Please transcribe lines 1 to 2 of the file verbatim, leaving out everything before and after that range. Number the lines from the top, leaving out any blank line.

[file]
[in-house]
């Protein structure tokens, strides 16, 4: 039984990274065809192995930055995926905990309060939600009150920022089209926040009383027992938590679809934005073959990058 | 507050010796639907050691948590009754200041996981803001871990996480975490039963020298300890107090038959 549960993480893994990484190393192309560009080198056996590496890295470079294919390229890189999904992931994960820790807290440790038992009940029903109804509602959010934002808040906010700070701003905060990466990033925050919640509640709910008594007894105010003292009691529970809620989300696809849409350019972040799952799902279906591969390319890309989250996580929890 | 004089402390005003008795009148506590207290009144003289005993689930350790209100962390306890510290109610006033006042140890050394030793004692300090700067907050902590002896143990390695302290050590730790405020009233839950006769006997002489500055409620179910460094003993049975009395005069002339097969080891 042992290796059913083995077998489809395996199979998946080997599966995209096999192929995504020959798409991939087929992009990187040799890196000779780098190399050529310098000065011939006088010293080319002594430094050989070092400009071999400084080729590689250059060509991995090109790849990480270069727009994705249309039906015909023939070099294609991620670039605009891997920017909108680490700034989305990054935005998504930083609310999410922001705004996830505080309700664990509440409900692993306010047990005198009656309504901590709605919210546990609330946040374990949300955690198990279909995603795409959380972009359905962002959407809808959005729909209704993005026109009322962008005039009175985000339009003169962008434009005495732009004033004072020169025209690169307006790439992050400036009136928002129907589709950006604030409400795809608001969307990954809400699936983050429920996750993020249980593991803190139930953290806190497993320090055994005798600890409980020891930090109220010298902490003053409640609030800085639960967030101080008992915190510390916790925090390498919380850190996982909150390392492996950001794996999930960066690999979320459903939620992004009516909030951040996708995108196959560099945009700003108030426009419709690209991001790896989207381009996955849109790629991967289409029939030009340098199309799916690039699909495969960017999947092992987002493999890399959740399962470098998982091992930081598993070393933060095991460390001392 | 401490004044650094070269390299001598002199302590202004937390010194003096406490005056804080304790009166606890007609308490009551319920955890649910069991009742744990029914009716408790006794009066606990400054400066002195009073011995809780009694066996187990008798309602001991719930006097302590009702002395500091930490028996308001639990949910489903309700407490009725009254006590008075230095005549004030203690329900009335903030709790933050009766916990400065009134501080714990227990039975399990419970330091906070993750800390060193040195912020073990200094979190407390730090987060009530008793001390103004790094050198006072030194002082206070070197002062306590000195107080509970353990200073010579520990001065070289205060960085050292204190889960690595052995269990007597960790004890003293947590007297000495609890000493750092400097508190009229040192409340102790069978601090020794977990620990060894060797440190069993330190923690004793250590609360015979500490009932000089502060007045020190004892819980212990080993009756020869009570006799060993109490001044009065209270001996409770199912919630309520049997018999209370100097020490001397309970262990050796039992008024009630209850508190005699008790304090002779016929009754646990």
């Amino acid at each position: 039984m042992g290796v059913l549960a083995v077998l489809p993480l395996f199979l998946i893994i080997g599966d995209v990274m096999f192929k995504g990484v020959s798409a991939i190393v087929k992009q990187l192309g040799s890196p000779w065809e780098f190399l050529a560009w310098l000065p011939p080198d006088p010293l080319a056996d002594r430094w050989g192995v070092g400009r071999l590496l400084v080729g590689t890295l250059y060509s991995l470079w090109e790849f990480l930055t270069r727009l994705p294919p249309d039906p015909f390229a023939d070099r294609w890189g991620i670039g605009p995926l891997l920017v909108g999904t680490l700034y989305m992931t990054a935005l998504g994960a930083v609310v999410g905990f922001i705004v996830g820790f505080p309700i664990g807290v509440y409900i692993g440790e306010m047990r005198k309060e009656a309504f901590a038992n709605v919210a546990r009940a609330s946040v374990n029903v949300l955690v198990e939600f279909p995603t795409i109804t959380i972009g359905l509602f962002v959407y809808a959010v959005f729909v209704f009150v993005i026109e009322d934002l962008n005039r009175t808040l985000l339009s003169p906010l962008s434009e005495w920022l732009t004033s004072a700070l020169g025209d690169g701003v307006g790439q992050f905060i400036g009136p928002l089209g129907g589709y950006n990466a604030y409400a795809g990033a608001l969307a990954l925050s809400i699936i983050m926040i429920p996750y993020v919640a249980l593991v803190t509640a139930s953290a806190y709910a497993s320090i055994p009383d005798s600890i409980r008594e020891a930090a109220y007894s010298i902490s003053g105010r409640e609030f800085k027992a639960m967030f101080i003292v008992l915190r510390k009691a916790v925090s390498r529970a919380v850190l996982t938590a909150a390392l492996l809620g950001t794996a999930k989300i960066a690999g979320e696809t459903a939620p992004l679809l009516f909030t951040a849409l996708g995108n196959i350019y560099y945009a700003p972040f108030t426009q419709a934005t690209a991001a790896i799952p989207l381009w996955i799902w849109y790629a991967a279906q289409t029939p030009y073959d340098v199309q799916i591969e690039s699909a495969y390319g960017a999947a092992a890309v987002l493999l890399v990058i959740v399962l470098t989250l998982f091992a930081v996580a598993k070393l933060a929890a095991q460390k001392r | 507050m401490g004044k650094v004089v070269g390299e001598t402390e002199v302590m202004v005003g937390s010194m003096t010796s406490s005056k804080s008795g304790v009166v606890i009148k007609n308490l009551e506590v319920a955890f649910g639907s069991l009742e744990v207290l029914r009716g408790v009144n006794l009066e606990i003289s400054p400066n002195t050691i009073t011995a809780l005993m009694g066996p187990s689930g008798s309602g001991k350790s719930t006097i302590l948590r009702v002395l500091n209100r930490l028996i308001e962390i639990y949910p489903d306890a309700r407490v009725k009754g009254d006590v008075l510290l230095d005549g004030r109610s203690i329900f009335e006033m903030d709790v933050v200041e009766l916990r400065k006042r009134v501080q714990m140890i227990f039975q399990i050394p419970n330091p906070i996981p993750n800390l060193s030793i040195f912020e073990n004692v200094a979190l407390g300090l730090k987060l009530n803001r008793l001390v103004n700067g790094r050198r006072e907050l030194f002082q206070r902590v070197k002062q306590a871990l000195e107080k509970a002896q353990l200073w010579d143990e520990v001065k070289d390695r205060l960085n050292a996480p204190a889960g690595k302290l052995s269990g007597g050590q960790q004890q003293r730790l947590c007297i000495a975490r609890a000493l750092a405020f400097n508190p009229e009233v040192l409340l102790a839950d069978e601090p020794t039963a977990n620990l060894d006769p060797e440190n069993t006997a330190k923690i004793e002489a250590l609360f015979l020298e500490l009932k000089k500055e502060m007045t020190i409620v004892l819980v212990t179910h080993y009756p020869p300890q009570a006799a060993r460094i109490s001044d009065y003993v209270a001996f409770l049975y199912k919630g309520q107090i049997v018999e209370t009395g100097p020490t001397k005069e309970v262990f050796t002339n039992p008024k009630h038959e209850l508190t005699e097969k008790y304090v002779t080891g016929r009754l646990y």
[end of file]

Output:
[in-house]
């Protein structure tokens, strides 16, 4: 039984990274065809192995930055995926905990309060939600009150920022089209926040009383027992938590679809934005073959990058 | 507050010796639907050691948590009754200041996981803001871990996480975490039963020298300890107090038959 549960993480893994990484190393192309560009080198056996590496890295470079294919390229890189999904992931994960820790807290440790038992009940029903109804509602959010934002808040906010700070701003905060990466990033925050919640509640709910008594007894105010003292009691529970809620989300696809849409350019972040799952799902279906591969390319890309989250996580929890 | 004089402390005003008795009148506590207290009144003289005993689930350790209100962390306890510290109610006033006042140890050394030793004692300090700067907050902590002896143990390695302290050590730790405020009233839950006769006997002489500055409620179910460094003993049975009395005069002339097969080891 042992290796059913083995077998489809395996199979998946080997599966995209096999192929995504020959798409991939087929992009990187040799890196000779780098190399050529310098000065011939006088010293080319002594430094050989070092400009071999400084080729590689250059060509991995090109790849990480270069727009994705249309039906015909023939070099294609991620670039605009891997920017909108680490700034989305990054935005998504930083609310999410922001705004996830505080309700664990509440409900692993306010047990005198009656309504901590709605919210546990609330946040374990949300955690198990279909995603795409959380972009359905962002959407809808959005729909209704993005026109009322962008005039009175985000339009003169962008434009005495732009004033004072020169025209690169307006790439992050400036009136928002129907589709950006604030409400795809608001969307990954809400699936983050429920996750993020249980593991803190139930953290806190497993320090055994005798600890409980020891930090109220010298902490003053409640609030800085639960967030101080008992915190510390916790925090390498919380850190996982909150390392492996950001794996999930960066690999979320459903939620992004009516909030951040996708995108196959560099945009700003108030426009419709690209991001790896989207381009996955849109790629991967289409029939030009340098199309799916690039699909495969960017999947092992987002493999890399959740399962470098998982091992930081598993070393933060095991460390001392 | 401490004044650094070269390299001598002199302590202004937390010194003096406490005056804080304790009166606890007609308490009551319920955890649910069991009742744990029914009716408790006794009066606990400054400066002195009073011995809780009694066996187990008798309602001991719930006097302590009702002395500091930490028996308001639990949910489903309700407490009725009254006590008075230095005549004030203690329900009335903030709790933050009766916990400065009134501080714990227990039975399990419970330091906070993750800390060193040195912020073990200094979190407390730090987060009530008793001390103004790094050198006072030194002082206070070197002062306590000195107080509970353990200073010579520990001065070289205060960085050292204190889960690595052995269990007597960790004890003293947590007297000495609890000493750092400097508190009229040192409340102790069978601090020794977990620990060894060797440190069993330190923690004793250590609360015979500490009932000089502060007045020190004892819980212990080993009756020869009570006799060993109490001044009065209270001996409770199912919630309520049997018999209370100097020490001397309970262990050796039992008024009630209850508190005699008790304090002779016929009754646990």